At 789, India Makes Its Most Requests Of Twitter Yet In 2nd Half 2019

In the first half of 2019, the government made 474 requests of Twitter, which has risen almost consistently since 2012.

Indian authorities have made 789 request to Twitter to access tweet data in the second half of 2019, according to latest data from Twitter Transparency. Of this 789, 662 are routine requests, and 127 are emergency requests.

Twitter releases its transparency report semi-annually and each report spans a period of six months: January to June and then from July to December every year. In its last report, which was in the first half of 2019, Twitter reported 474 requests by the Indian authorities. The report covers how many requests for tweet data Twitter has received from governmental and non-governmental entities, how much data Twitter has provided on an emergency disclosure request and preservation requests of Twitter data.

India's governmental requests of Twitter are at an all time high, and continue a larger trend of growing governmental requests of Twitter every time since Twitter started maintaining this data since 2012, except on two instances (January to June 2014, and January to June 2016).

Twitter complied with 2% of routine requests, and 1% of emergency requests, where it provided at least some information. All of these requests pertained to to a total of 2,873 accounts (2,683 routine and 190 emergency requests).

Also Read:At 474, Twitter Saw Highest Requests For Data By Indian Authorities Yet

Overall, Twitter reported 8,819 requests from all over the world, up 21% from the first half of 2019, with India accounting for 9% of these requests. However, despite India's personal record high, it still ranks fourth in the number of requests put to Twitter, after the United States, Japan and France. Globally, Twitter complied with 45.2% of routine requests, and 22.8% of emergency requests. Twitter defines a an emergency request to information to be those given to law enforcement to mitigate an immediate threat, or given to prevent immediate injury or death.

Non-governmental requests

Twitter also made 2 non-governmental requests of Twitter pertaining to 6 accounts, but the company has not complied with any of them. Overall, Twitter received 257 non-governmental requests globally.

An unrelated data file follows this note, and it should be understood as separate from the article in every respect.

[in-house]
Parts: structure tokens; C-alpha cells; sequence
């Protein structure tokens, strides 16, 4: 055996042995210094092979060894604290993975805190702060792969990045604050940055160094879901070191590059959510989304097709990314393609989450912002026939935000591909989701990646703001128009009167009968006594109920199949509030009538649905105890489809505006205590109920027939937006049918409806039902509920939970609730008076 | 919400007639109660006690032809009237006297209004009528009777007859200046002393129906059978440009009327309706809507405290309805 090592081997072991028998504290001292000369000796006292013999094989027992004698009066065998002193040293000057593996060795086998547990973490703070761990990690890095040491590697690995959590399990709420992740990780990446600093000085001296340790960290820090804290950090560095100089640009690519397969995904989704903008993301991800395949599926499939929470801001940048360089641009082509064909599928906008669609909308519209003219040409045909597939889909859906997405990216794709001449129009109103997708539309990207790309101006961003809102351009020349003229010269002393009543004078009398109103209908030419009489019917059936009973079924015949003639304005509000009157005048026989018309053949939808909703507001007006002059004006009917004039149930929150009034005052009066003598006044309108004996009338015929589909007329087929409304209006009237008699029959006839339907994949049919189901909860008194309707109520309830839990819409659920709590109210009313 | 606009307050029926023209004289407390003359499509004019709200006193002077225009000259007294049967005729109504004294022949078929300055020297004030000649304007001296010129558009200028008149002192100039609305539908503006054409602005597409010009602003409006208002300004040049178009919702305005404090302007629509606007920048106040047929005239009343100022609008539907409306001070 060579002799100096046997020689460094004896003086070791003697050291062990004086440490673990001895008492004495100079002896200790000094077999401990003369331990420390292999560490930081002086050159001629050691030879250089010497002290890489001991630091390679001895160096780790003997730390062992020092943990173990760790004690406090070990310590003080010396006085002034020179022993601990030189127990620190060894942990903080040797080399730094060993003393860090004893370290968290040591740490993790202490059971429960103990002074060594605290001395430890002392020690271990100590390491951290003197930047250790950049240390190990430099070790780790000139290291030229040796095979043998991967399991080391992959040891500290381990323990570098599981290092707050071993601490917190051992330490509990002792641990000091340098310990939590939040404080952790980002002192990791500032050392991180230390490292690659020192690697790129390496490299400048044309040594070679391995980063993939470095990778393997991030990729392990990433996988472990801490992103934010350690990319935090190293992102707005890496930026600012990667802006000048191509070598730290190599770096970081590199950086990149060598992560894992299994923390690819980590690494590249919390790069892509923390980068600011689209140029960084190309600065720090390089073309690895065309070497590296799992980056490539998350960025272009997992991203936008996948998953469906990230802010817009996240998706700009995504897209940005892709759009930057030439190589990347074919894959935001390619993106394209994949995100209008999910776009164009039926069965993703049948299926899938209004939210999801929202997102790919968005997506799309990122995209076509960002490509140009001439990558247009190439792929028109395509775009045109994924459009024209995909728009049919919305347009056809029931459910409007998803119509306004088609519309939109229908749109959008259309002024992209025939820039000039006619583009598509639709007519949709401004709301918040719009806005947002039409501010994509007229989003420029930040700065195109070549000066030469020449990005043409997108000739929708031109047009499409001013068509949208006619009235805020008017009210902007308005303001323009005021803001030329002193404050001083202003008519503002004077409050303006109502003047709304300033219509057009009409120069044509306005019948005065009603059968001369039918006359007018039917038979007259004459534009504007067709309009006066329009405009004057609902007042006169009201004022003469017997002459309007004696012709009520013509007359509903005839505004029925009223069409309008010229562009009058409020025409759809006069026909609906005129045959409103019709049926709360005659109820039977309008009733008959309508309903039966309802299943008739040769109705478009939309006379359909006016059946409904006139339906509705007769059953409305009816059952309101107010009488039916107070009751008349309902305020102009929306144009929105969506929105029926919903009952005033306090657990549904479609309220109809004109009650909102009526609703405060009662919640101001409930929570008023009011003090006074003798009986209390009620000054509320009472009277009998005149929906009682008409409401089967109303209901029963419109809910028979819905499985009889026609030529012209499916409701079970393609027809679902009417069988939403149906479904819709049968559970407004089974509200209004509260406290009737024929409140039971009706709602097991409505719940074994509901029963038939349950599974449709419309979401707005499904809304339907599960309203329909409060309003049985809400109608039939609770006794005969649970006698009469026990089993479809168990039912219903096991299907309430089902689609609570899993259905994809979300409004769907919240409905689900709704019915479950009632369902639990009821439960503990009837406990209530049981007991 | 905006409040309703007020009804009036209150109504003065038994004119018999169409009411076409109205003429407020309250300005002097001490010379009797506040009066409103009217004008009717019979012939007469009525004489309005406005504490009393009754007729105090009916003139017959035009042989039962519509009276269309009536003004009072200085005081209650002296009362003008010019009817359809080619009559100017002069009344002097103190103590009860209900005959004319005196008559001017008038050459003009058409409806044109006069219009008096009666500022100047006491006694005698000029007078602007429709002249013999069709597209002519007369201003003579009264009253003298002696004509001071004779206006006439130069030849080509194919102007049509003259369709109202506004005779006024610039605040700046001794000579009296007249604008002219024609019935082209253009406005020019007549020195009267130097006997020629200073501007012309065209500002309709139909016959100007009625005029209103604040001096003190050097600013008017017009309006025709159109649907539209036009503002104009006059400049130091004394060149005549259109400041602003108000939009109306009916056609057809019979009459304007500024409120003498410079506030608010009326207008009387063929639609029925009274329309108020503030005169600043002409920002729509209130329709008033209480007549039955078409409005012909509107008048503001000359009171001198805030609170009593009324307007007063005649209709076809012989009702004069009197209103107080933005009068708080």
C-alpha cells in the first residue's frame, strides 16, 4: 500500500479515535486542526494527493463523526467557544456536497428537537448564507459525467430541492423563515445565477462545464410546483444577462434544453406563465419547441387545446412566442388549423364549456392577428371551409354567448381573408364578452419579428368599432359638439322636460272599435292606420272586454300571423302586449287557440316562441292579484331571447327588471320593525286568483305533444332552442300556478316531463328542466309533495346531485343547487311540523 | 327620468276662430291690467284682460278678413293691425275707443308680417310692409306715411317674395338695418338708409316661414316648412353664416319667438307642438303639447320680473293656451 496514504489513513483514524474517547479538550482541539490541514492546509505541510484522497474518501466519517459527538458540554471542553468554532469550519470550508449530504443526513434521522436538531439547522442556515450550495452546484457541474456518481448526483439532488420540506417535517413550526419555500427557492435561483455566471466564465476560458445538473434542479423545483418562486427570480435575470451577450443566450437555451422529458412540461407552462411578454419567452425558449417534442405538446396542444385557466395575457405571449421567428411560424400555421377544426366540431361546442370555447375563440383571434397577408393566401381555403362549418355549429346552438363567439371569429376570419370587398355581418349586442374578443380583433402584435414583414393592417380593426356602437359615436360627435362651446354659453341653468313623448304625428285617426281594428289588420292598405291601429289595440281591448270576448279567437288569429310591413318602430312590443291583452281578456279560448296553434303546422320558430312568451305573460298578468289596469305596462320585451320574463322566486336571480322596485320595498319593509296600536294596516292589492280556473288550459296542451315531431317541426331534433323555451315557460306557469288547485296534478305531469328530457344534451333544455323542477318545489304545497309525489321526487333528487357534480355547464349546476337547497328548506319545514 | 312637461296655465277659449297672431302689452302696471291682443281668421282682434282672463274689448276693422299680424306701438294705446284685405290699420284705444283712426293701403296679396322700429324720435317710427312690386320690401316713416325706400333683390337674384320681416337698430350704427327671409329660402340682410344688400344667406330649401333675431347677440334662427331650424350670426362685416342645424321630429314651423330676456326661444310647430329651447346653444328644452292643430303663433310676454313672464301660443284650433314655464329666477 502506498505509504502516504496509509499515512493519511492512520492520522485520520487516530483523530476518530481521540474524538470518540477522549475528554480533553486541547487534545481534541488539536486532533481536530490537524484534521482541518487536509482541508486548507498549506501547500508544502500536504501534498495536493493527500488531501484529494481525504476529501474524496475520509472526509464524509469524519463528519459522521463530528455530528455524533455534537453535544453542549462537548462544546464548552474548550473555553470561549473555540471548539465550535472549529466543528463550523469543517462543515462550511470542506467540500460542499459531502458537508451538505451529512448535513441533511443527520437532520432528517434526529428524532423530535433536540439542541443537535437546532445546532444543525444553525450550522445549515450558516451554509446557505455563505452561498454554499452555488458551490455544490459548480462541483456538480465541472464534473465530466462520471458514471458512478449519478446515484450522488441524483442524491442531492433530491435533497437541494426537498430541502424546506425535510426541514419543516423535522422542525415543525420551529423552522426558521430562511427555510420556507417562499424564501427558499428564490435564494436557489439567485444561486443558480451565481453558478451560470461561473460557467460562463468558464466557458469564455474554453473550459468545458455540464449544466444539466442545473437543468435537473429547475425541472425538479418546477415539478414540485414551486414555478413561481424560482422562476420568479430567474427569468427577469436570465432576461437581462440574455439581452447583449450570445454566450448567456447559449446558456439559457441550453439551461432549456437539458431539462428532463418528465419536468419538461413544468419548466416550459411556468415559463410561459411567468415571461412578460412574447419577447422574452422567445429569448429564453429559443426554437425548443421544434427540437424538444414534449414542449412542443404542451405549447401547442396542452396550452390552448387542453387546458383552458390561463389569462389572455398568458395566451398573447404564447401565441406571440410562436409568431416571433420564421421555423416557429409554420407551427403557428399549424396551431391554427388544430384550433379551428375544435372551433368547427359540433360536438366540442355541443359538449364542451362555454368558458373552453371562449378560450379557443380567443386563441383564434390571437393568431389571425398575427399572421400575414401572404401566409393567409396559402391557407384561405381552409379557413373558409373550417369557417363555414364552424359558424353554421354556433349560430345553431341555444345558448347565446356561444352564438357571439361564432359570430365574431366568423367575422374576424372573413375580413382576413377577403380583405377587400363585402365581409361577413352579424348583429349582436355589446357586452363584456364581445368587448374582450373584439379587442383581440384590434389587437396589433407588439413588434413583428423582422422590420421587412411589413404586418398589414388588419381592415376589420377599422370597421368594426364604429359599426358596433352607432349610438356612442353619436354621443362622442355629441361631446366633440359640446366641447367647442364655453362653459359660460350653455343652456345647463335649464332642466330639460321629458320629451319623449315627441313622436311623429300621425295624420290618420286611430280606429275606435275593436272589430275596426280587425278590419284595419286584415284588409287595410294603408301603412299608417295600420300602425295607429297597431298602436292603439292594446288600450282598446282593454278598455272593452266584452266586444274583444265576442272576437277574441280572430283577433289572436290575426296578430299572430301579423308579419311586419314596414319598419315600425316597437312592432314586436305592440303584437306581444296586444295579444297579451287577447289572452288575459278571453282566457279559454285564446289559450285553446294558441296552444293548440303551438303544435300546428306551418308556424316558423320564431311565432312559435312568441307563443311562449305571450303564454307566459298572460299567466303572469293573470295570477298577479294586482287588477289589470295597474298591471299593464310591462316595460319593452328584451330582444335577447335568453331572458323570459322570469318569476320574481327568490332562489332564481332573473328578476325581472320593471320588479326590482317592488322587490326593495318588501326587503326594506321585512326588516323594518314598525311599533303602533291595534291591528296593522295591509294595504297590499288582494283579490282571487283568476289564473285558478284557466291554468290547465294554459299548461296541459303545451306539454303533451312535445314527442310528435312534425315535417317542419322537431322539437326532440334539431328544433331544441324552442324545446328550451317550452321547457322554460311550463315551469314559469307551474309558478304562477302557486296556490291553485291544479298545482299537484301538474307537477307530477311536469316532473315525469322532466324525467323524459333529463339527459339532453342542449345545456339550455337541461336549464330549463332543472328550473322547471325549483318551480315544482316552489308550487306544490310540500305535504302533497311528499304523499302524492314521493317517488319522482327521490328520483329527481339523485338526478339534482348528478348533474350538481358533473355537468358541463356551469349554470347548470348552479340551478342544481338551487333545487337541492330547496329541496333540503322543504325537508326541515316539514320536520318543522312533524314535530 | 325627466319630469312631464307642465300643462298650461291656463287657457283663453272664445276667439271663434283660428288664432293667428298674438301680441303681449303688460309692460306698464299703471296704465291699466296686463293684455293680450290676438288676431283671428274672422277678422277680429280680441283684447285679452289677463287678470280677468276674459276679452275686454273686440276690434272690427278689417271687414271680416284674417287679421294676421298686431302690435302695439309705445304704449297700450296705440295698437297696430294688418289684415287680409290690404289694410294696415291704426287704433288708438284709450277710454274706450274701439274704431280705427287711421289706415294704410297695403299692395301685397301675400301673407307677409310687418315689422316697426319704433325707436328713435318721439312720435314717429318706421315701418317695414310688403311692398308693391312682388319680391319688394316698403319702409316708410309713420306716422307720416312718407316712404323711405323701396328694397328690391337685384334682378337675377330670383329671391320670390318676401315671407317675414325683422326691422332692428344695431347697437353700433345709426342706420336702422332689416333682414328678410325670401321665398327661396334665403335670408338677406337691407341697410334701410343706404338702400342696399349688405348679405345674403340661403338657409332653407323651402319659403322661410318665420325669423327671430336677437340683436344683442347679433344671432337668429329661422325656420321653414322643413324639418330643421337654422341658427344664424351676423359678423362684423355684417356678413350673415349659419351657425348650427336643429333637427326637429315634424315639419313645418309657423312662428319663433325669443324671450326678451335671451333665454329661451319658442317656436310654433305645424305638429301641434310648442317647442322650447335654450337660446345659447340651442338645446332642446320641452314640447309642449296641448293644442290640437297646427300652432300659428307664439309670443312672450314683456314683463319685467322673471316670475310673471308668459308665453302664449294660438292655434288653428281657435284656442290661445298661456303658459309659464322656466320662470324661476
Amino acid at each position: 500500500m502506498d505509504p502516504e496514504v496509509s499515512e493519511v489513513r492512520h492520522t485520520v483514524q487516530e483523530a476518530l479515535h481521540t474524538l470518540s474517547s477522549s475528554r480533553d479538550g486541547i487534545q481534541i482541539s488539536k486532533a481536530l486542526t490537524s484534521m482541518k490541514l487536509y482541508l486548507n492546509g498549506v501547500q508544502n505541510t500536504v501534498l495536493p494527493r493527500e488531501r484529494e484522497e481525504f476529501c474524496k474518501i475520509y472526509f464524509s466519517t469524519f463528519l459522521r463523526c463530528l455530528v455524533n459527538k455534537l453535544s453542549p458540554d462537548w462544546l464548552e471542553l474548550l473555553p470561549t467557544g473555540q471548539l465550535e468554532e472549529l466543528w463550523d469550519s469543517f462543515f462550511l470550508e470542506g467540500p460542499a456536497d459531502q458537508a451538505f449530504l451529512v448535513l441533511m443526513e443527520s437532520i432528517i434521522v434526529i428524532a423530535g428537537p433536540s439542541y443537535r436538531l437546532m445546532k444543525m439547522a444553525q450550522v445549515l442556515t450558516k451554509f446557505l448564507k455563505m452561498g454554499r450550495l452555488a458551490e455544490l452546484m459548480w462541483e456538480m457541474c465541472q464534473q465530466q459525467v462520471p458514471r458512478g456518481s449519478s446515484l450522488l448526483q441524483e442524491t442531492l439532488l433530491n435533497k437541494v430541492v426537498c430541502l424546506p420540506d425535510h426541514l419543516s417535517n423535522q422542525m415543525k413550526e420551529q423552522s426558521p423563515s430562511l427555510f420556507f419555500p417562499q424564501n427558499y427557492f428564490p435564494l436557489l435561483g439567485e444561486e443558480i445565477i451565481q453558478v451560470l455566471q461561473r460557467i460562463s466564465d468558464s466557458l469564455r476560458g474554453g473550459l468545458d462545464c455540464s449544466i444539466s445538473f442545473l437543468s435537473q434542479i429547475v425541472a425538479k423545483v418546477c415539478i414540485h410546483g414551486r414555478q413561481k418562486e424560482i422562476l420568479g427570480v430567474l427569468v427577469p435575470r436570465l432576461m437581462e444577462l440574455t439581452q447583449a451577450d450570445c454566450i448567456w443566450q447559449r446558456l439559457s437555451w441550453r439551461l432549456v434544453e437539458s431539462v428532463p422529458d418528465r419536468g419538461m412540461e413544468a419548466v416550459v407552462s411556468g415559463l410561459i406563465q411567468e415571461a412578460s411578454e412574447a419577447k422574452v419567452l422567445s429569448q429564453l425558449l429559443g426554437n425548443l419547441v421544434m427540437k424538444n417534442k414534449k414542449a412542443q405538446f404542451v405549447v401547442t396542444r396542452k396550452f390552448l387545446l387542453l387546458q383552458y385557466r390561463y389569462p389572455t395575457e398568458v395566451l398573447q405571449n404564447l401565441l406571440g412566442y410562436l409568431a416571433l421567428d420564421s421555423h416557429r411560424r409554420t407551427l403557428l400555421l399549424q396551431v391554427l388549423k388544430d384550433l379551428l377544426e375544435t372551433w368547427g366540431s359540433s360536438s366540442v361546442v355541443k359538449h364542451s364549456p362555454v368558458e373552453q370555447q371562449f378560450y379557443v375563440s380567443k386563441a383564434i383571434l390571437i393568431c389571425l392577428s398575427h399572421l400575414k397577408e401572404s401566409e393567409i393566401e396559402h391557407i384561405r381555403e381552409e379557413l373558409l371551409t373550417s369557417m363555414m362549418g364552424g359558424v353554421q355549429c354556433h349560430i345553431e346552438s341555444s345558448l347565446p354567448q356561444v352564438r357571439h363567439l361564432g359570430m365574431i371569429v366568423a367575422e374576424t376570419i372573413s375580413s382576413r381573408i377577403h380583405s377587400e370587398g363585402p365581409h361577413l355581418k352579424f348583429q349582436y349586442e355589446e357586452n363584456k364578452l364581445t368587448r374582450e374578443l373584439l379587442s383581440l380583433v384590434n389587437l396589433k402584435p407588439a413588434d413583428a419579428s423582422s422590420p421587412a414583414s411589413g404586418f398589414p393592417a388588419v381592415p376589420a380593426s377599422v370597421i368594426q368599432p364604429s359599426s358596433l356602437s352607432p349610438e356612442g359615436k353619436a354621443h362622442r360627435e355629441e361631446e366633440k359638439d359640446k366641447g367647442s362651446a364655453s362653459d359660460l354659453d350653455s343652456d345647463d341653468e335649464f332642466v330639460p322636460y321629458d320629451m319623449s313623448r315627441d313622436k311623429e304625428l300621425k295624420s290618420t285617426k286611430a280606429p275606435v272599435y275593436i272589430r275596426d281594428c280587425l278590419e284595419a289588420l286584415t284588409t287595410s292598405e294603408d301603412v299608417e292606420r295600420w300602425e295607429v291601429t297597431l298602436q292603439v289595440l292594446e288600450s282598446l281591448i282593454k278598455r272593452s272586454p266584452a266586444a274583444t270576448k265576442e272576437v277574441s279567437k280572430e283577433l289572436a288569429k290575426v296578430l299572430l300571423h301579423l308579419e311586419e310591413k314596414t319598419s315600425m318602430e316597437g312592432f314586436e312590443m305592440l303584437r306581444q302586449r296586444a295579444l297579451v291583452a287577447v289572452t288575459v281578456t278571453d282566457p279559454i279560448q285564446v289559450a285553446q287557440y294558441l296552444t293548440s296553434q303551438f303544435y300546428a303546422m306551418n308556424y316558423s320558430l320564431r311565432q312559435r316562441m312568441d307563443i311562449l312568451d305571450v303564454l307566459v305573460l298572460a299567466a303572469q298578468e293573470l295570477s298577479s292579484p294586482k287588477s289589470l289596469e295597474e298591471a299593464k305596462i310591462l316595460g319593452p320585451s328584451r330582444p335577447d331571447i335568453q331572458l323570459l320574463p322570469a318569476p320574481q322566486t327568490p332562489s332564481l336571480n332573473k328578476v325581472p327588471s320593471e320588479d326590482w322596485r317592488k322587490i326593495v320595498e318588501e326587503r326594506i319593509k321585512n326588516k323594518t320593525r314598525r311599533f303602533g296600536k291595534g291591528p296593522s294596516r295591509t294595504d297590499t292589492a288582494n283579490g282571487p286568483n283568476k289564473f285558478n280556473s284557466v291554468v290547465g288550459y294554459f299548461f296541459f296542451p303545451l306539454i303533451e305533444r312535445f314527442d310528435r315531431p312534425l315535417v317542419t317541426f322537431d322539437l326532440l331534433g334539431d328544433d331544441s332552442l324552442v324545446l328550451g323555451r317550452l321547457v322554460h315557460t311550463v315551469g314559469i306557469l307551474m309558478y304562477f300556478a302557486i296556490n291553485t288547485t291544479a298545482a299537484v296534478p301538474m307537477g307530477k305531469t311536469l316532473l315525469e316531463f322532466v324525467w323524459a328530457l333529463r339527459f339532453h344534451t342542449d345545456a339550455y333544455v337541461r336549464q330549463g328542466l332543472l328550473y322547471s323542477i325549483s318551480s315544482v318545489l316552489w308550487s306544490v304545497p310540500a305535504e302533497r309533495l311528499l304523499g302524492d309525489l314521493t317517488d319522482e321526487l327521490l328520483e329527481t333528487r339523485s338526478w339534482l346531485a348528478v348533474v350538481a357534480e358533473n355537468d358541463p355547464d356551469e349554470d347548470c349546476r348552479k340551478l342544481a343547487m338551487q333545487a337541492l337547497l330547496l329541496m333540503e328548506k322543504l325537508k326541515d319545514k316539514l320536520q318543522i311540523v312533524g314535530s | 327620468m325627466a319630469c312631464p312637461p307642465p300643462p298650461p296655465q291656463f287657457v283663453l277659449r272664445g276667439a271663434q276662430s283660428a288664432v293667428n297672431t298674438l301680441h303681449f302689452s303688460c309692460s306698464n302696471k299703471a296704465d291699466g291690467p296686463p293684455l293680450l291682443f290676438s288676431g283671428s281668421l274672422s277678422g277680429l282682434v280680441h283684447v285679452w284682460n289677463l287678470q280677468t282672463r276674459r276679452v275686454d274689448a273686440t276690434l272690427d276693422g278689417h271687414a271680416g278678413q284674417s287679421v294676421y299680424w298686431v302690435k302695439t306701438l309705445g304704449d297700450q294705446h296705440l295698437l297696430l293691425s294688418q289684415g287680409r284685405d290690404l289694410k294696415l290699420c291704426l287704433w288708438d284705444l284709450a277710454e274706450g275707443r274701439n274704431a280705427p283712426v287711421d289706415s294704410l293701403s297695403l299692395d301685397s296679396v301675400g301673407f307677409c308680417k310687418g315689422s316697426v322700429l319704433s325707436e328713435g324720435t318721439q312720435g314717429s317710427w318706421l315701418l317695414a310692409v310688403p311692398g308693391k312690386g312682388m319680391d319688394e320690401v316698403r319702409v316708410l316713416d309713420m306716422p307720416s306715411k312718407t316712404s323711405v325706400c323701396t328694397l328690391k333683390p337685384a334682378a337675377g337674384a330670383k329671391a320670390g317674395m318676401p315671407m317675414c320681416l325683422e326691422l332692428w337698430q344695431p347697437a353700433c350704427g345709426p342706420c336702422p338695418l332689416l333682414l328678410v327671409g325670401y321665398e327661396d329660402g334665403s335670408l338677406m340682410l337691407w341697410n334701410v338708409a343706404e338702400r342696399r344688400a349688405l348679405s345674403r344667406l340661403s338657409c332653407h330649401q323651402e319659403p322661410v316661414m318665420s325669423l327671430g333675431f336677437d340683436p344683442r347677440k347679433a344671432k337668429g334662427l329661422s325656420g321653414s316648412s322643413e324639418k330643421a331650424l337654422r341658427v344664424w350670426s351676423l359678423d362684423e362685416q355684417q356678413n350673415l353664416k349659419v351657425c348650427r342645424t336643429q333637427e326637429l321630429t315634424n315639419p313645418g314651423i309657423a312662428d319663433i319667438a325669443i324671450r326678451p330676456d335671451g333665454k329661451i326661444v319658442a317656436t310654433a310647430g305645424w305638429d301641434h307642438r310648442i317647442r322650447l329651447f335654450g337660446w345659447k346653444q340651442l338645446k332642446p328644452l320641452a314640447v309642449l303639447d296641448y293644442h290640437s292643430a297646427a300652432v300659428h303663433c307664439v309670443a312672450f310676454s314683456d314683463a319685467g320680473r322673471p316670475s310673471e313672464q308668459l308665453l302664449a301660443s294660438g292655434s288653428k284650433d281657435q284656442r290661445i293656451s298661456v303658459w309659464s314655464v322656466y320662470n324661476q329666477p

To outline 'non-governmental', Twitter states:

Twitter receives requests for account information from non-governmental parties around the world. These typically include civil actions, such as a divorce proceeding, as well as requests made by criminal defendants, where they are typically seeking account information in support of their legal defense.

Globally, Twitter has complied with 38.9% of these requests.

Removal and withholding requests

Twitter has also received record high removal and withholding requests from India in the form of "legal demand", at 782 requests. Of these 782 tweet removal requests:

  1. 7 were court orders, and Twitter complied with 85.7% of them
  2. 775 were other legal requests (such as from a lawyer), and Twitter complied with 36.3% of them

These requests pertained to the removal of 7,834 accounts on Twitter. In this reporting period, Twitter withheld 1,481 tweets from 16 accounts. 4 tweets were withheld in India under the Information Technology Act, 2000, and 1,211 tweets that were sharing fake customer care numbers as a response to a court order.

Globally, Twitter received 27,538 legal requests for account removal pertaining to 98,595 accounts, a record high for the company as well since they started reporting on regulatory transparency in 2012. Twitter complied with 35% of these requests. 86% of all removal requests came from Japan, Russia and Turkey. India is fifth on the list, making 3% of all removal requests, after South Korea at the fourth position.

In India, Twitter also 'un-withheld' nine tweets. The Delhi High Court issued a decree to Twitter to remove content offensive to a well-known financial institution in India. Thus, nine tweets were withheld. However, after the lawsuit was withdrawn, these tweets were 'un-withheld' or restored.

Also Read:Health Misinformation Racked Up Billions Of Views On Facebook: Report

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